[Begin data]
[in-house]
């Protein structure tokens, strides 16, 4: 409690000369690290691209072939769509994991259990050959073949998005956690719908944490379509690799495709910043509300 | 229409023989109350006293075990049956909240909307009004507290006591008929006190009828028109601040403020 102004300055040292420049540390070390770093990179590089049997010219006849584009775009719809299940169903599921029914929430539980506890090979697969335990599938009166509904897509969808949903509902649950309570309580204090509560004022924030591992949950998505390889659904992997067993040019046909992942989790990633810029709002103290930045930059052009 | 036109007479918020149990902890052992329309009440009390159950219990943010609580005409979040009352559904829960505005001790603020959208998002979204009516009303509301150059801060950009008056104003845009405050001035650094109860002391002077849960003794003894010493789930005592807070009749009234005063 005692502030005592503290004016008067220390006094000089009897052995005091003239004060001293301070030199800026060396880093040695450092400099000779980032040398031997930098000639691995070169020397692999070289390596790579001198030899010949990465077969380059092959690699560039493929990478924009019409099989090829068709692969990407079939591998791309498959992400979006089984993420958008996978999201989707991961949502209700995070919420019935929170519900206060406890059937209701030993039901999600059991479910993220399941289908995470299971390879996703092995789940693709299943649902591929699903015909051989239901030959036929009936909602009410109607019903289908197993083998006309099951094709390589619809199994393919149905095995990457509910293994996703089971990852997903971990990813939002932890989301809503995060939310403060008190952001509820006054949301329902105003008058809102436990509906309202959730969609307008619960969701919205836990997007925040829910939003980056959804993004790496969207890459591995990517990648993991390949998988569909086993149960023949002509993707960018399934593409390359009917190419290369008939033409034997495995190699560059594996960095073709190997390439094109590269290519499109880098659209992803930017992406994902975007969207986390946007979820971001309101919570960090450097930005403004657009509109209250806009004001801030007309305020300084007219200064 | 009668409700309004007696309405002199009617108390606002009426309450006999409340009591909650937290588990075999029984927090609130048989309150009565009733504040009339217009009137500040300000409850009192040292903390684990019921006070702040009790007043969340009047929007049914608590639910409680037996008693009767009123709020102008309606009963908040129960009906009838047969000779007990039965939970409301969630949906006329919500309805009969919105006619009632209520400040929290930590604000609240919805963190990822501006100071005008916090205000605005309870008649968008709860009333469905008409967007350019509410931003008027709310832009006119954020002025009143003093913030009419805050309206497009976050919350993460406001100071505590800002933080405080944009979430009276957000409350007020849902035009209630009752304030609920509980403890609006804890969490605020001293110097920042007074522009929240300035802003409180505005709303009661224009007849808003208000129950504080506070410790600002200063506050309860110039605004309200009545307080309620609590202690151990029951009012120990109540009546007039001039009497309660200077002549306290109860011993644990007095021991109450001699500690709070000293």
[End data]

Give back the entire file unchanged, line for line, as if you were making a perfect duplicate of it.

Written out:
[in-house]
């Protein structure tokens, strides 16, 4: 409690000369690290691209072939769509994991259990050959073949998005956690719908944490379509690799495709910043509300 | 229409023989109350006293075990049956909240909307009004507290006591008929006190009828028109601040403020 102004300055040292420049540390070390770093990179590089049997010219006849584009775009719809299940169903599921029914929430539980506890090979697969335990599938009166509904897509969808949903509902649950309570309580204090509560004022924030591992949950998505390889659904992997067993040019046909992942989790990633810029709002103290930045930059052009 | 036109007479918020149990902890052992329309009440009390159950219990943010609580005409979040009352559904829960505005001790603020959208998002979204009516009303509301150059801060950009008056104003845009405050001035650094109860002391002077849960003794003894010493789930005592807070009749009234005063 005692502030005592503290004016008067220390006094000089009897052995005091003239004060001293301070030199800026060396880093040695450092400099000779980032040398031997930098000639691995070169020397692999070289390596790579001198030899010949990465077969380059092959690699560039493929990478924009019409099989090829068709692969990407079939591998791309498959992400979006089984993420958008996978999201989707991961949502209700995070919420019935929170519900206060406890059937209701030993039901999600059991479910993220399941289908995470299971390879996703092995789940693709299943649902591929699903015909051989239901030959036929009936909602009410109607019903289908197993083998006309099951094709390589619809199994393919149905095995990457509910293994996703089971990852997903971990990813939002932890989301809503995060939310403060008190952001509820006054949301329902105003008058809102436990509906309202959730969609307008619960969701919205836990997007925040829910939003980056959804993004790496969207890459591995990517990648993991390949998988569909086993149960023949002509993707960018399934593409390359009917190419290369008939033409034997495995190699560059594996960095073709190997390439094109590269290519499109880098659209992803930017992406994902975007969207986390946007979820971001309101919570960090450097930005403004657009509109209250806009004001801030007309305020300084007219200064 | 009668409700309004007696309405002199009617108390606002009426309450006999409340009591909650937290588990075999029984927090609130048989309150009565009733504040009339217009009137500040300000409850009192040292903390684990019921006070702040009790007043969340009047929007049914608590639910409680037996008693009767009123709020102008309606009963908040129960009906009838047969000779007990039965939970409301969630949906006329919500309805009969919105006619009632209520400040929290930590604000609240919805963190990822501006100071005008916090205000605005309870008649968008709860009333469905008409967007350019509410931003008027709310832009006119954020002025009143003093913030009419805050309206497009976050919350993460406001100071505590800002933080405080944009979430009276957000409350007020849902035009209630009752304030609920509980403890609006804890969490605020001293110097920042007074522009929240300035802003409180505005709303009661224009007849808003208000129950504080506070410790600002200063506050309860110039605004309200009545307080309620609590202690151990029951009012120990109540009546007039001039009497309660200077002549306290109860011993644990007095021991109450001699500690709070000293």